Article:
If you’ve ever been in a regular hot tub, then you’ve surely noticed the strong odor that comes with it. The smell of chlorine tends to keep people away from hot tubs, but you don’t have to worry about that when you use salt water. Since saltwater systems don’t change the chlorine to chloramine, you don’t have to worry about that pungent smell with a saltwater hot tub.

The Benefits of Hydrotherapy

There’s no denying that suspending yourself in hot water is unbelievably beneficial to your body, especially when you have aches and pains. But when you suspend yourself in saltwater, you’re getting a whole new world of benefits. If you suffer from constant aches and pains or arthritis, then a hot saltwater dip can actually help reduce stiffness and inflammation in your joints, which is a godsend for anyone who suffers from these conditions!

Which Type of Hot Tub is Right for You?

type of hot tubs

It may be difficult to determine which type of hot tub is right for you, given their similar features. In order to make an informed decision, you need to compare and contrast saltwater with chlorine hot tubs. In making your decision, keep these factors in mind:

Cost: An additional saltwater hot tub you add to your existing hot tub will typically cost $500 to $5,000. Moreover, salt cells need to be replaced every 2 to 5 years.
Maintenance: Since chlorine hot tubs require specific pH levels that must be tested regularly, they tend to be harder to maintain overall. Children and pets can be harmed by chlorine tablets and bromine if they aren’t stored safely.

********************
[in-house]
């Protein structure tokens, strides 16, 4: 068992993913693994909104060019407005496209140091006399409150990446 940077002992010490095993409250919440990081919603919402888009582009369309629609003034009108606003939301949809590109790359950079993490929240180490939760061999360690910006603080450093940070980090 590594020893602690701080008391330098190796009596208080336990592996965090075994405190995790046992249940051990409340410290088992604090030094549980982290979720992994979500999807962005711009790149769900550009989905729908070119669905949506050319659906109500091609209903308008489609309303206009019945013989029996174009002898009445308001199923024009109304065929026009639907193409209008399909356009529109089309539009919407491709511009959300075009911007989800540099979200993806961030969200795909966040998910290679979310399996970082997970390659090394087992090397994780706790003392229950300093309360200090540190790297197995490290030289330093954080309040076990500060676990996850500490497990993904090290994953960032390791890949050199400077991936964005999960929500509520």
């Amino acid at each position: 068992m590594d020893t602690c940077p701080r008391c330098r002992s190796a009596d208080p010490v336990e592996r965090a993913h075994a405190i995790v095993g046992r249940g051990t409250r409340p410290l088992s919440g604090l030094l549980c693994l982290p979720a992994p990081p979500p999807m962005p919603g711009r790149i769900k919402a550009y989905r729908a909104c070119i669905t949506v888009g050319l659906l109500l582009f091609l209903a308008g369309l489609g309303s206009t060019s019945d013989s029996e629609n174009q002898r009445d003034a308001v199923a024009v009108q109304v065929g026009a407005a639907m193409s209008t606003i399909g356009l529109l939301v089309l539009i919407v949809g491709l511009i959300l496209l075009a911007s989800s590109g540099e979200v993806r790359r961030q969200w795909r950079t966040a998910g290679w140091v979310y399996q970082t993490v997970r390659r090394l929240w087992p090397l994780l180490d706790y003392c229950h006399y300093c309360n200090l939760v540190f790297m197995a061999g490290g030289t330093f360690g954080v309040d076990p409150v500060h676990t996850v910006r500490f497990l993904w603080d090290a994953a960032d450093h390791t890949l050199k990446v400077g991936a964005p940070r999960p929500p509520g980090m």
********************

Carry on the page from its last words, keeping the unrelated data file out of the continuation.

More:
Risk of damage: Saltwater hot tubs can eventually suffer damage due to corrosion due to the salt in the water, so both heaters and liners may corrode over time. A temperature of fewer than 60 degrees Fahrenheit will also cause the system to stop working properly.
General comfort: It is the odor of chlorine hot tubs that can cause skin irritation and eye irritation long after you leave the tub and can linger long after leaving. The skin will be softer, and there is less likelihood of you developing an allergic reaction, with saltwater systems.

The Downsides

Unfortunately, there are a few downsides to buying a saltwater hot tub instead of a regular one. First off, the cost of a saltwater hot tub is a bit more expensive than a regular hot tub. Also, the salt cells only last for approximately 18 months and can cost quite a bit of money to replace, but you are spending less money on chemicals, so there’s that.

You’re also going to notice an increase in your electric bill when you buy a saltwater hot tub. Because the water temperature needs to be constantly maintained, you’re going to spend more money on your monthly bill.

Another thing to keep in mind is the fact that saltwater hot tubs are designed out of a material that is resistant to corrosion, which is wonderful. Unfortunately, if you choose to convert a regular hot tub into a saltwater hot tub, then you’re going to have to pay close attention to the equipment that can corrode from saltwater.

Obviously, there are usually pros and cons to weigh no matter what you’re deciding to do. As long as you’re comfortable with the start-up cost of a saltwater hot tub, then we say go for it! Saltwater hot tubs are not only relaxing, but they’re also therapeutic for your body, so if you’re willing to pay, then go all the way with a saltwater hot tub!